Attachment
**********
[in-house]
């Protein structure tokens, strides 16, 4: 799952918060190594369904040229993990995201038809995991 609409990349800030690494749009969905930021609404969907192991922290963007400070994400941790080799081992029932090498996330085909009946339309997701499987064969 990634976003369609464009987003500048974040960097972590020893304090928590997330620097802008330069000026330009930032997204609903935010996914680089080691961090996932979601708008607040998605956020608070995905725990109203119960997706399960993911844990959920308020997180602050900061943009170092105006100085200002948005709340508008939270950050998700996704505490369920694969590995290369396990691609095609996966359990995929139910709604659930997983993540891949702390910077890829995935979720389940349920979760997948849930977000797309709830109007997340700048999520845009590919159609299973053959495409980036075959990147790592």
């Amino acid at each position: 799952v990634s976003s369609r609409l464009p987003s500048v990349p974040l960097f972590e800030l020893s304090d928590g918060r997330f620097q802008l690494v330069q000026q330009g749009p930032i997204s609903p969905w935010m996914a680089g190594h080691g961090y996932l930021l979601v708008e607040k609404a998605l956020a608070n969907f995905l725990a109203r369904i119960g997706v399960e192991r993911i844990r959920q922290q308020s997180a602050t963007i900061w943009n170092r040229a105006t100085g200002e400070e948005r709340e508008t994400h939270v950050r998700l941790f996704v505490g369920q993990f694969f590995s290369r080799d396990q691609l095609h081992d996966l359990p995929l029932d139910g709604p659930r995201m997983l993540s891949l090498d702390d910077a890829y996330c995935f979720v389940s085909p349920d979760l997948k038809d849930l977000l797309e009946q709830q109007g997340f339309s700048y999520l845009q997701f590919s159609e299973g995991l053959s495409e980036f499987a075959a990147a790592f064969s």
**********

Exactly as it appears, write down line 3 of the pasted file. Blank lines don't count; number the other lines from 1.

């Amino acid at each position: 799952v990634s976003s369609r609409l464009p987003s500048v990349p974040l960097f972590e800030l020893s304090d928590g918060r997330f620097q802008l690494v330069q000026q330009g749009p930032i997204s609903p969905w935010m996914a680089g190594h080691g961090y996932l930021l979601v708008e607040k609404a998605l956020a608070n969907f995905l725990a109203r369904i119960g997706v399960e192991r993911i844990r959920q922290q308020s997180a602050t963007i900061w943009n170092r040229a105006t100085g200002e400070e948005r709340e508008t994400h939270v950050r998700l941790f996704v505490g369920q993990f694969f590995s290369r080799d396990q691609l095609h081992d996966l359990p995929l029932d139910g709604p659930r995201m997983l993540s891949l090498d702390d910077a890829y996330c995935f979720v389940s085909p349920d979760l997948k038809d849930l977000l797309e009946q709830q109007g997340f339309s700048y999520l845009q997701f590919s159609e299973g995991l053959s495409e980036f499987a075959a990147a790592f064969s």